The FIFA corruption trial in New York illustrates the political power of soccer in Latin America, with tentacles reaching beyond the field and possibly into the office of a national president.
During testimony this week, a South American soccer and marketing official alleged a web of bribes connected to the administration of former Argentine President Cristina Fernandez and the government’s telecasting of professional soccer matches.
The program, known as Futbol Para Todos (Soccer For All), gave the entire country games for free. And it gave Fernandez air time – before, during and after matches – to promote her government’s accomplishments and counter criticism without rebuttal.
“The equivalent would be if the United States government were to take over the televising rights for the NFL, Major League Baseball, the NBA and NCAA and televise everything for free,” said Mark Jones, who teaches Latin American politics at Rice University in Houston.
On her Facebook page on Thursday, Fernandez called a headline in daily La Nacion, which linked her to bribes in Futbol Para Todos, “fake news.”
“If the cover of La Nacion were from a foreign paper, I would sue for malice and false headlines in that country and I would surely win,” she wrote.
In the trial this week, prosecution witness Alejandro Burzaco _ the former head of the Argentine sports marketing company Torneos y Competencias _ told jurors of paying millions in bribes to Julio Grondona. Grondona was the powerful head of the Argentine Football Association for three decades until his death in 2014, and also a senior vice president of soccer’s world-governing body FIFA.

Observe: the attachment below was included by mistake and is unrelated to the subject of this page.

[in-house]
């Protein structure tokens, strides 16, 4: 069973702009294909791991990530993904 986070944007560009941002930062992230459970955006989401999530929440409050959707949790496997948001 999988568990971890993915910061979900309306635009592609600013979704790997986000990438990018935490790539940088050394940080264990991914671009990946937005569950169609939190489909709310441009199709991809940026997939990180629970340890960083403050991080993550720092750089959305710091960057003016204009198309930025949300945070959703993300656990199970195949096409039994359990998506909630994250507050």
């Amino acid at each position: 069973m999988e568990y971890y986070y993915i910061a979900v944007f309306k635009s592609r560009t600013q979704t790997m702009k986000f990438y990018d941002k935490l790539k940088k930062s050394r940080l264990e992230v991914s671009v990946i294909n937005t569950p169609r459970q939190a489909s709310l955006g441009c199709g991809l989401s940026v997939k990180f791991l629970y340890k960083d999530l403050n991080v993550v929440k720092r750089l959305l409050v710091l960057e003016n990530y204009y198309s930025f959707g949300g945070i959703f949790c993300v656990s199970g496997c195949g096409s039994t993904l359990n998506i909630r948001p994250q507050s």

Burzaco also testified about bribes paid to Jorge Delhon and Pablo Paladino in exchange for TV production rights to soccer matches. Delhon and Paladino both worked on Futbol Para Todos.
Delhon committed suicide on Tuesday in suburban Buenos Aires by throwing himself under a train hours after Burzaco implicated him. Paladino denied the accusations in an interview with The Associated Press on Wednesday.
“What we see is this huge web of corruption that not only involved Julio Grondona and the Argentine Football Association, but also reached into the highest level of government,” Jones said.
Fernandez’s state-run coverage of Argentina soccer began in 2009. Using a populist appeal, she said at the time that all of her compatriots had the right to watch soccer on television _ not just those who could pay for it. “It is not possible that only the ones that can pay can watch a match,” she said, standing next to Grondona and Diego Maradona, who was coach of the national team at the time.
Fernandez said that having the games only on pay-to-view television was “kidnapping goals” from the public.
It was Grondona who tore up the existing pay-for-view agreement with local broadcasters and handed the rights to the Fernandez government.
“Futbol Para Todos could only happen with Grondona’s approval because Grondona was around for so long and controlled everything,” said Christopher Gaffney, author of “Temples of the Earthbound Gods,” which looks at the politics of soccer in Argentina and Brazil.
The Futbol Para Todos programming ended this year with the rights now in the hands of private broadcasters Fox and Turner. The move was pushed by new Argentina President Mauricio Marci, who took over from Fernandez in 2015. Macri was once the president of Buenos Aires soccer club Boca Juniors.
Also this year, an Argentine court opened criminal proceedings against two of Fernandez’s former chiefs of staff – Anibal Fernandez (no relation) and Jorge Capitanich – for allegedly taking public funds earmarked for Futbol Para Todos.
Various officials of the Argentine Football Association, including Luis Segura who took over the presidency after Grondona, also face corruption charges.
“Football (soccer) is a way to reach the masses in Latin America without having to do much,” Gaffney added. “Here the government was streamlining access to this opiate, which is football.”